|Posted by Jonathan Leithold-Patt on October 30, 2014 at 9:05 PM||comments (0)|
BIRDMAN OR (THE UNEXPECTED VIRTUE OF IGNORANCE) ***1/2
Alejandro González Iñárritu
IDEA: Riggan Thomson, a fading movie star made famous for his Birdman superhero films but unable to move beyond them, mounts a big Broadway play in the hopes of winning back his relevance.
BLURB: Films about show business have always been among Hollywood’s specialties, dual celebrations and invectives of an insular, narcissistic culture made by and largely for people from within that very culture. Alejandro González Iñárritu’s Birdman or (The Unexpected Virtue of Ignorance) carries on the tradition, mobilizing distinctly 21st century idioms to show what happens when that world of illusion and delusion enters into the realm of the hyperreal. Though in many ways a recitation of the backstage drama recipe with additional razzle dazzle, Birdman rises above the fray through its astonishing formal daring, a conceit that, far from mere showboating (although it is that, too), is the film’s raison d’être. González Iñárritu and Lubezki’s flabbergasting work is more than a neat trick; the camera’s uninterrupted simulation of verisimilitude and artifice is the discombobulating point, serving to push all of Birdman’s nested realities onto the same heady plane. Toying liberally with diegesis and audience perception/recognition, we are forced into a nebulous universe of endlessly mirroring quotations and associations as life and art, authenticity and performance, become absolutely enmeshed. Many films have had fun with the meta-textuality afforded cinema, but Birdman, in its deliberate navel-gazing and hypertrophic self-awareness, takes it all just a hair further. This is cinema as ouroboros, as simulacrum, referential of everything and yet nothing but itself.
|Posted by Jonathan Leithold-Patt on October 24, 2014 at 6:10 PM||comments (0)|
|Posted by Jonathan Leithold-Patt on October 21, 2014 at 11:05 AM||comments (0)|
CONCRETE NIGHT ***
IDEA: The highly impressionable teenage Simo spends a night on the town with his noxious criminal brother. Still inchoate and finding his identity, he is influenced by the experience in ways that threaten to propel his mind into chaos.
BLURB: When does the queasy nihilism of a film’s characters become the queasy nihilism of the film itself? Such is (one) question implicitly posed by Concrete Night, a magnificent visual accomplishment that is also psychologically and morally muddled. Though its rejection of any standard narrative realism is made clear through its rich expressionistic images, the film still falls suspect to inconsistent logic, character motivations and actions often feeling contrived, unconvincing, or both. This is also largely what makes Honkasalo’s heavy, almost oppressive misanthropy hard to decipher: noir-influenced or not, there’s the creeping sense that, in her gorgeously aestheticized gloom, she has actually bought into the story’s fatalism and is espousing it as much as revealing it. Such reservations are not to be taken lightly, but in many respects they also belie the raw power of the film, which is derived from a visceral fugue of dreamlike images, sensuous, shadowy black and white tableau that marvelously submerge us in a precarious mental state. As a piece of storytelling it may be problematic, but as a purely sensory experience it is everything the visual medium of cinema should be and more.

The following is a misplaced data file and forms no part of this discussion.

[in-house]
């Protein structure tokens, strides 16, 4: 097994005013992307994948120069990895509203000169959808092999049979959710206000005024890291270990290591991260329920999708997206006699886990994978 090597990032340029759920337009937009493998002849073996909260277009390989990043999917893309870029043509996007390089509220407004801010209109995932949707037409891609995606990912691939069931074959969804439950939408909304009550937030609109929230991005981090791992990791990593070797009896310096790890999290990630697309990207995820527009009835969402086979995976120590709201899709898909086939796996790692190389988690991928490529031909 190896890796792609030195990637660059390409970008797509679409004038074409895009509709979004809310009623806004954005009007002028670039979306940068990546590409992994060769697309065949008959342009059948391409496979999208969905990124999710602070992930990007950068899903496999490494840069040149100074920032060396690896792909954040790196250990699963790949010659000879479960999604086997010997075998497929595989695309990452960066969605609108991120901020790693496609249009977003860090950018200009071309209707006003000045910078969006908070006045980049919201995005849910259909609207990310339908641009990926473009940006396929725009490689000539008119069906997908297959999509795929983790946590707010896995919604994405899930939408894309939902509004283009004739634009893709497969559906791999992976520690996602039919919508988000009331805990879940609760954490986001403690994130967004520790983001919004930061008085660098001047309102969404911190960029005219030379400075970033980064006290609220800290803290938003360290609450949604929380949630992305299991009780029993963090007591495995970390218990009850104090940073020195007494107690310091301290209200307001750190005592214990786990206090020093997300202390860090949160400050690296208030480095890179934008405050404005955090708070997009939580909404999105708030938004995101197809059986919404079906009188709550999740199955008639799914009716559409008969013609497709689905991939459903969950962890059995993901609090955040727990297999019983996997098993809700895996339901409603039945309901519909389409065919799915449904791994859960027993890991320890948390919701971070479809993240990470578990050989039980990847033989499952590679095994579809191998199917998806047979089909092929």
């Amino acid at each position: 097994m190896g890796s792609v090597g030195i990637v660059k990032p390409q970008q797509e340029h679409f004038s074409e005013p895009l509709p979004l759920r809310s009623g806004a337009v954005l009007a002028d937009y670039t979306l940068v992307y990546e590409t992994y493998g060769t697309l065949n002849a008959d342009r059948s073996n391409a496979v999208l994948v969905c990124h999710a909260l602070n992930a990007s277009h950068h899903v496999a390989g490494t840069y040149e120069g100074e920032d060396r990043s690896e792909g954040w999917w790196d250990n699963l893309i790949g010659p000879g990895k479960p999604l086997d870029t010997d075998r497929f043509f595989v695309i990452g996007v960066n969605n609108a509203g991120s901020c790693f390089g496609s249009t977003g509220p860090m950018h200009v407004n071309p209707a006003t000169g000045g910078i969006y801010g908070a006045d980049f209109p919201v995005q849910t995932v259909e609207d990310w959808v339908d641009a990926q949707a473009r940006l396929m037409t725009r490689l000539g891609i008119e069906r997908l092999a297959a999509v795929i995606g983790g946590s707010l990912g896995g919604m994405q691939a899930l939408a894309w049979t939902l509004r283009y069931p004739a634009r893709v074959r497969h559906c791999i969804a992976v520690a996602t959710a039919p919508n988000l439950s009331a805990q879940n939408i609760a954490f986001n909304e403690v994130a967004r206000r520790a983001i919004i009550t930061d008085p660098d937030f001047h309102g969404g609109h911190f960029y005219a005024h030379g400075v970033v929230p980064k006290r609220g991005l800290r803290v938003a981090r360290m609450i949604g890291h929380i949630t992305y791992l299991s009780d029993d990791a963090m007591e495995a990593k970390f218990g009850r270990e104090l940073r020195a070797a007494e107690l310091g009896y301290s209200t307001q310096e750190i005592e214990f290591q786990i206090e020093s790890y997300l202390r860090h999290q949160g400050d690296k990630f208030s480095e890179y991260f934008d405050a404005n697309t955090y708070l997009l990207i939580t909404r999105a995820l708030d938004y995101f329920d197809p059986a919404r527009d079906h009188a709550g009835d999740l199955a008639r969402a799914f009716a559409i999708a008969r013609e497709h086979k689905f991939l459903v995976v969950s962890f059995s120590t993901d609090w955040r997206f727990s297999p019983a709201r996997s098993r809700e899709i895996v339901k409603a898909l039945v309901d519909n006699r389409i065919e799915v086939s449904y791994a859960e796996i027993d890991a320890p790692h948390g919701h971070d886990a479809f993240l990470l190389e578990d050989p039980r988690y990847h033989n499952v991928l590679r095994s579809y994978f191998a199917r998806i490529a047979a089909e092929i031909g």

|Posted by Jonathan Leithold-Patt on October 20, 2014 at 10:35 AM||comments (0)|
FOREIGN BODY *1/2
BLURB: The Italian Angelo loves the novice Polish nun Kasia, but when he is hired by a successful new company, he becomes dangerously caught up in the corporate capitalistic mind games of his ruthless boss, Kris.
IDEA: When confronted with a film as stilted and ham-handed as Foreign Body, there are two options to consider. 1. Its director is a total novice, accounting for the amateurish acting, flat staging, and clumsy handling of narrative or, 2. The director is actually a veteran in his twilight years, who has amassed a prolific body of work but whose sharpness and dexterity have considerably dulled with age. Though it’s generally not wise to make assumptions pertaining to seniority and adeptness (or lack thereof), it’s hard to imagine this isn’t a case of the latter. For whatever insight or keenness of vision Zanussi may have once had, none of it is in evidence in this inane soap opera masquerading as social critique. From the blunt, schematic binaries of the script (past versus present, religion versus capitalism) to the canned music cues, tin-eared dialogue, and distinct lack of visual identity, the film is a slipshod affair only occasionally sparked to life by the stray incisive moment. To be fair, there are nuances to some of Zanussi’s ideas: spirituality isn’t simply painted as the halcyon antidote to the ills of modern capitalism, and while his vision of corporate vice is often laughably simple-minded, he still makes allowances for human gradation within it. But the ideas deserve better than being trapped in this soapy mess.